Bennett said that the growth of the Miss­issippi Bar is one of the biggest changes since she “first started practicing,” a time when she “knew all of the judges and lawyers.” She said that while “different things account for” the growth, it demonstrates that practicing law can be a rewarding and profitable career.

Rebecca Wiggs

Rebecca Wiggs

Rebecca Wiggs grew up in Louisville, Kentucky. In a city known for horse racing, she has a vivid memory of going with her dad and older brother to the track for the first time at age 11. She placed her $2 bet on “Mayday Basket.” Wiggs’ brother teased her about the name of the horse, but accorded her a little more respect when Mayday Basket won the race.

Wiggs attended public school; her mom was a public school teacher. She describes Louisville as a place where tolerance and respect predominated. She said her June 1969 high school graduating class of nearly 500 came from diverse backgrounds. “I’m a big believer in public schools because I’ve seen the difference it makes to the overall community,” she said. Her mother and brother are still in Louisville; her mother lives in the house Wiggs grew up in.

After graduating from Wake Forest with a degree in political science, Wiggs began a career in public relations and journalism, first as a press assistant for Congressman Ron Mazzoli. She was familiar with lawyers because her dad worked “in insurance claims,” but Mazzoli served as her first lawyer role model, planting the seeds for her future in law. She subsequently landed a job at the D.C. news bureau of TV Guide magazine, where she had press credentials for the U.S. Supreme Court and U.S. Capitol and reported on developments in the regulation of cable television. She found these work experiences invaluable and “to this day” continues to recommend getting “a couple of years of work experience” prior to law school.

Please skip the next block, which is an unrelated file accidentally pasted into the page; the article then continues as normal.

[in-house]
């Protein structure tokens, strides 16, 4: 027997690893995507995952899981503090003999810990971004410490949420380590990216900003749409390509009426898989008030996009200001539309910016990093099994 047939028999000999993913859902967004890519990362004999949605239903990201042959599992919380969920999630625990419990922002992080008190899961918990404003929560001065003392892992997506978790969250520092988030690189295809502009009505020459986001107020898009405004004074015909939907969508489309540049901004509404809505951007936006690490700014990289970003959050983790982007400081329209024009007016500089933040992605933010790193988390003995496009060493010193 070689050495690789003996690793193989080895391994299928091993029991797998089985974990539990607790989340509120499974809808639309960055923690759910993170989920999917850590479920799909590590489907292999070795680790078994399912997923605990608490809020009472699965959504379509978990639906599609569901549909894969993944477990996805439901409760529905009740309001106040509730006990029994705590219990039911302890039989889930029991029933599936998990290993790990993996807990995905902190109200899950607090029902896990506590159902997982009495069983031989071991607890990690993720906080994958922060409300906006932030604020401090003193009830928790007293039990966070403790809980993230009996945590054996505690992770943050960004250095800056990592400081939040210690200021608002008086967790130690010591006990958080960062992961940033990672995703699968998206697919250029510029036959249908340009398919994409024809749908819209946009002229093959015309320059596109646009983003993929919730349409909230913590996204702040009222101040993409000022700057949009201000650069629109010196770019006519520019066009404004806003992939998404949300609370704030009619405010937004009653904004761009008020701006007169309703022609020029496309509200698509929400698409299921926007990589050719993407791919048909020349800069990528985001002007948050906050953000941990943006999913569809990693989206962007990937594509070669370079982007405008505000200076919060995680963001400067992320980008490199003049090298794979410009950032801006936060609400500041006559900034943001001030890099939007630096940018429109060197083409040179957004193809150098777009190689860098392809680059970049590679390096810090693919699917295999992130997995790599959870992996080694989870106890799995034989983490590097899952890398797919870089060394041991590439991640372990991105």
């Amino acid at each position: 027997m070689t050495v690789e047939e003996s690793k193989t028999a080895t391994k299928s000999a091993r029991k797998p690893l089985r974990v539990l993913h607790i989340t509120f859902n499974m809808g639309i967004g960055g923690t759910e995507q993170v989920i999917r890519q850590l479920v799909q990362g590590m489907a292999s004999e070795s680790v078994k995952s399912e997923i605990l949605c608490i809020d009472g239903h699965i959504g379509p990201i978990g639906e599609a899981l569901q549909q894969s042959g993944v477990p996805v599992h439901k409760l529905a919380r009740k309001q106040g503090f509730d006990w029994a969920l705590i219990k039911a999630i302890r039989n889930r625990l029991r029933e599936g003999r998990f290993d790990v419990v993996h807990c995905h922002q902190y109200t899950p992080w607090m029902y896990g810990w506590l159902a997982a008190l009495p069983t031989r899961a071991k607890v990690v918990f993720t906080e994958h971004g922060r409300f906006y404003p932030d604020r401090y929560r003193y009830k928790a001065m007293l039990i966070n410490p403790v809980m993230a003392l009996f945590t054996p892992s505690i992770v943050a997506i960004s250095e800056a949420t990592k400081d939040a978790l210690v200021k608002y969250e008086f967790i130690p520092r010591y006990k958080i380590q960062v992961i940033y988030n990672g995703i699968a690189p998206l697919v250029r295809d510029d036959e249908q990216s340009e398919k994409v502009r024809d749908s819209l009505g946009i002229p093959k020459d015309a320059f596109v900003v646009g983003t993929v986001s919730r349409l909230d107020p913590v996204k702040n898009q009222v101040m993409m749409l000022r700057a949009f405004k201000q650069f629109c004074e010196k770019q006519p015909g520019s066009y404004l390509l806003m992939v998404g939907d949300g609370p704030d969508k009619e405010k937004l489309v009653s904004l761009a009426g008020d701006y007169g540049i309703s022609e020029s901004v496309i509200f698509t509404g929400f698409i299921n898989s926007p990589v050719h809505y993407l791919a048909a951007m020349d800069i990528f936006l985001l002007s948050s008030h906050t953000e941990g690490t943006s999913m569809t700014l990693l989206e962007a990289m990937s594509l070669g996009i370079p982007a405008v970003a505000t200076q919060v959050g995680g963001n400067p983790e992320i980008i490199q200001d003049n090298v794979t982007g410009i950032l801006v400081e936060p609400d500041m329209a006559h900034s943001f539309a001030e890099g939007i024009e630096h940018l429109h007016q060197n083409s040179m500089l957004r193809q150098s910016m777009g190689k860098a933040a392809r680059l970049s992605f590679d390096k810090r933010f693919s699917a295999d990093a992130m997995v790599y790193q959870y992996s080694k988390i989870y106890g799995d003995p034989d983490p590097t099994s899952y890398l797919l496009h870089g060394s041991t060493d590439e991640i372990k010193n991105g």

An avid alumna of the University of Virginia School of Law (she describes herself as the “den mother of UVA lawyers in Miss­issippi”), Wiggs didn’t get in right away. When she learned that she would be “placed on the waitlist and considered in June for fall admission,” she decided to decline and reapply the next year so she wouldn’t have to leave D.C. on short notice. “I’m a planner,” she said. “I had roommates, a job — I couldn’t do that.” An assistant dean later told her that no student had ever declined to be waitlisted and that she had become quite “famous” among the law school administrators even prior to her arrival as a 1L.

Wiggs thrived at UVA, describing the “sense of community among faculty, staff, and students” as remarkable — a kind of respect “that encouraged collaboration.” “UVA puts together scaffolding to build something,” she said. Wiggs worked for the law school newspaper and quickly got to know people, including the other women who made up 38% of her class and her future husband, Mark Wiggs, a native Miss­issippian, who was a 2L. They married and Wiggs spent her 3L year in St. Petersburg, Florida where Mark was clerking for Judge Paul H. Roney on the Eleventh Circuit Court of Appeals. UVA “worked with her” so she could finish her J.D. from there. Wiggs also clerked for Judge Roney before the couple moved to Miss­issippi.

Wiggs is a general litigator who has specialized in different areas over the course of her career, including environmental law, appellate work, malpractice, product liability, banking litigation and insurance. She also serves as a mediator.

Wiggs said that the pressures “driven by technology” have been a “fundamental” change in law practice, not only affecting "the ability to be deliberative" at work, but often cutting into the time available for family, community involvement, bar work, and pro bono work. She attributes lawyers' decrease in satisfaction "largely to being constantly on the job," which can lead to "burn out" and substance abuse.

“It’s incumbent on us to make use of technology to stay in touch” and “look out for one another,” she said, so we lawyers can continue to be a resource to the community, fulfilling “our highest and best use.”